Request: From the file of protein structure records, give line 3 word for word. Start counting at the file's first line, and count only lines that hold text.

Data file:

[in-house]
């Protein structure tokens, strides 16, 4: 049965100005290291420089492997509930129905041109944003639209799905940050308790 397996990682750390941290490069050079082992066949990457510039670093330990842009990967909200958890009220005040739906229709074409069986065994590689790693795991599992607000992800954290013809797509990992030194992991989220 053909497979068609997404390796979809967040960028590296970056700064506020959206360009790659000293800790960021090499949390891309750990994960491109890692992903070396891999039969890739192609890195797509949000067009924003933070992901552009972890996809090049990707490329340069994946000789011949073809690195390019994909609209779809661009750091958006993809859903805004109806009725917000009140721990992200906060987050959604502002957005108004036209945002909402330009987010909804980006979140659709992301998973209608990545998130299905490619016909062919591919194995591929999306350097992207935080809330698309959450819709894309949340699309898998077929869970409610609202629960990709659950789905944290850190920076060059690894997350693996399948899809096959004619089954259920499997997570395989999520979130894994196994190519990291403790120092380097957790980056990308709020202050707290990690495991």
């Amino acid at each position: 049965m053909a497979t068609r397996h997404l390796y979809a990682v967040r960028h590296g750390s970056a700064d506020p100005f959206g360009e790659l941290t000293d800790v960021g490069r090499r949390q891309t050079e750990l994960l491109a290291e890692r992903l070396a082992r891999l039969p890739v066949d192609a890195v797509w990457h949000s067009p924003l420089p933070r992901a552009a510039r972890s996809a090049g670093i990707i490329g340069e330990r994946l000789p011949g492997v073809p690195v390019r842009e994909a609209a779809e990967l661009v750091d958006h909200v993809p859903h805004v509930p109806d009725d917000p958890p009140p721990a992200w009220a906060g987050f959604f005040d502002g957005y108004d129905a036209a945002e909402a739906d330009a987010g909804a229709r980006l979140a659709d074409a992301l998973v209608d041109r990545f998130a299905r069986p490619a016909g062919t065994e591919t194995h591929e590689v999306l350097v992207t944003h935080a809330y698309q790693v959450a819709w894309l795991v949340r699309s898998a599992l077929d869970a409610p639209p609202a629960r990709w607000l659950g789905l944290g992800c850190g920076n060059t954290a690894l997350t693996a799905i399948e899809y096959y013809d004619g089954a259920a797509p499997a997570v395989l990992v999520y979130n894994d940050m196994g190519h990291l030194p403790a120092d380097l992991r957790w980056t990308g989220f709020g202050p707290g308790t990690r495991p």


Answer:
């Amino acid at each position: 049965m053909a497979t068609r397996h997404l390796y979809a990682v967040r960028h590296g750390s970056a700064d506020p100005f959206g360009e790659l941290t000293d800790v960021g490069r090499r949390q891309t050079e750990l994960l491109a290291e890692r992903l070396a082992r891999l039969p890739v066949d192609a890195v797509w990457h949000s067009p924003l420089p933070r992901a552009a510039r972890s996809a090049g670093i990707i490329g340069e330990r994946l000789p011949g492997v073809p690195v390019r842009e994909a609209a779809e990967l661009v750091d958006h909200v993809p859903h805004v509930p109806d009725d917000p958890p009140p721990a992200w009220a906060g987050f959604f005040d502002g957005y108004d129905a036209a945002e909402a739906d330009a987010g909804a229709r980006l979140a659709d074409a992301l998973v209608d041109r990545f998130a299905r069986p490619a016909g062919t065994e591919t194995h591929e590689v999306l350097v992207t944003h935080a809330y698309q790693v959450a819709w894309l795991v949340r699309s898998a599992l077929d869970a409610p639209p609202a629960r990709w607000l659950g789905l944290g992800c850190g920076n060059t954290a690894l997350t693996a799905i399948e899809y096959y013809d004619g089954a259920a797509p499997a997570v395989l990992v999520y979130n894994d940050m196994g190519h990291l030194p403790a120092d380097l992991r957790w980056t990308g989220f709020g202050p707290g308790t990690r495991p």